She was wiping down the scarred bar for the hundredth time when the bell over the door tinkled. She recognized the big man in the doorway and smiled. Bear Johnson had been her high school flame and though life had led them down different paths, he was still a welcome sight.
His enormous form seemed sunk in on itself and he walked with his head held at an unusual angle. With a sigh, she retrieved two Iron City bottles from the cooler…one for him to drink and one to pacify the swelling bruise on his homely face. He slumped on a stool, accepting both with a sigh.
“If that’s the same door you ran in to couple weeks ago, you need to take the damned thing down.” she quipped. In a more serious voice she murmured, “Why do you keep letting that ungrateful bitch use you for a punching bag, you big ox?”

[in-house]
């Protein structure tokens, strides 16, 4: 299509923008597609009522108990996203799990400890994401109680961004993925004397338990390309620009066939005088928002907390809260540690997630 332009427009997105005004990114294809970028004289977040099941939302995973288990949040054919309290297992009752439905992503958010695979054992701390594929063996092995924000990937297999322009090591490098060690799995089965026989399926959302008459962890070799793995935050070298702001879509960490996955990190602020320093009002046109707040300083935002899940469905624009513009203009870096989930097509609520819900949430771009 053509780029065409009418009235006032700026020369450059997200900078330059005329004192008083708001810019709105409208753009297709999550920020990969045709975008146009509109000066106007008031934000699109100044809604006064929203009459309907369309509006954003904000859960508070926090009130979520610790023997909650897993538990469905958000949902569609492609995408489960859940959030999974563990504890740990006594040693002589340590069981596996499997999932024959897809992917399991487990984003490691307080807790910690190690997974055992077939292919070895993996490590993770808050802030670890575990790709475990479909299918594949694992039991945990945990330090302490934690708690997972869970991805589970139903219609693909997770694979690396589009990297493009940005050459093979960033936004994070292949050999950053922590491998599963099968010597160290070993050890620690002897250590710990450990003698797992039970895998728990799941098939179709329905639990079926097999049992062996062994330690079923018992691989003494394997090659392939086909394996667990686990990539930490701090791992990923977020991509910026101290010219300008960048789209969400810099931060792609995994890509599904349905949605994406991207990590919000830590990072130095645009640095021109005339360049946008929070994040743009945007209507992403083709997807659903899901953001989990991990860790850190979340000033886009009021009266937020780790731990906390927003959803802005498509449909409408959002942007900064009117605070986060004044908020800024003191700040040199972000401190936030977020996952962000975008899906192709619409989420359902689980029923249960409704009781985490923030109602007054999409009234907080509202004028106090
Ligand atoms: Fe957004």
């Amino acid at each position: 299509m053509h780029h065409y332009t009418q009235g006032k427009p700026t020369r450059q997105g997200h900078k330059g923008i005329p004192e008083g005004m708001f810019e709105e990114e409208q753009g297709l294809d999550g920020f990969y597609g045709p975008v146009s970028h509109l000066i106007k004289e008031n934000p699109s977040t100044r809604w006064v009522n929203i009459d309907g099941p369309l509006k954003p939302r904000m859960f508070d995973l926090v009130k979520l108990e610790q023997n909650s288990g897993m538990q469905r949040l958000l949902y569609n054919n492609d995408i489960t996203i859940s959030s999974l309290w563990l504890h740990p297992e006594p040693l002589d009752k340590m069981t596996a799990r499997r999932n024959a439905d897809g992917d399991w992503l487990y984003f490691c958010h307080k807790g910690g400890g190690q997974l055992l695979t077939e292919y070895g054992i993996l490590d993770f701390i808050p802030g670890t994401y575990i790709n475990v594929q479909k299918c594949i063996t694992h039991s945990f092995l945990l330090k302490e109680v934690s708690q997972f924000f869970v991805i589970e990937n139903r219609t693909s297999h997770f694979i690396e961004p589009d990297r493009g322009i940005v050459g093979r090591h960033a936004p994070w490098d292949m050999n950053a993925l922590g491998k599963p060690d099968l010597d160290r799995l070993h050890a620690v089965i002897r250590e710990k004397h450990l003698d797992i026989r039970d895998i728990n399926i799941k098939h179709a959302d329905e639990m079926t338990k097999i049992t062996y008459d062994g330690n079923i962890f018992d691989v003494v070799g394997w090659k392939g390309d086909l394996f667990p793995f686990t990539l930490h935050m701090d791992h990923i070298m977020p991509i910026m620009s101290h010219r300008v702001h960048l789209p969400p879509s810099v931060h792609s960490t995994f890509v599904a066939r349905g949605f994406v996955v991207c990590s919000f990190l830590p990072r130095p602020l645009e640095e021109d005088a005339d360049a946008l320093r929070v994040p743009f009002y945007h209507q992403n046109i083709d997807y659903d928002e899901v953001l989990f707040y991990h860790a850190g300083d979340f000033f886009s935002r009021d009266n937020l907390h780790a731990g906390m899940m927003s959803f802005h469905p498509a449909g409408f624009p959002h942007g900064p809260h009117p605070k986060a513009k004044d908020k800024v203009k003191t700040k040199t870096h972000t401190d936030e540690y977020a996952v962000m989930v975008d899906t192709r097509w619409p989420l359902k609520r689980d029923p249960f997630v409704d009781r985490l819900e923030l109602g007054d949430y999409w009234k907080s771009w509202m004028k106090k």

“Aww hell, woman, let it be. For all the work I do and no more than I bring home, she got a right to…act out a little. Didn’t used to be a war, you know…just the occasional battle.
With a hand calloused by years of hard labor, she gently wiped away a tear from his face. Softly, she whispered, “I can make that whole war go away for awhile…if you want.”
That night, in the gritty dimness of an old steel town bar, two lost souls merged, if only for a short while, into something quite wondrous.
This story was written for the weekly Thursday Threads flash fiction challenge prompt phrase: "didn't used to be a war, you know."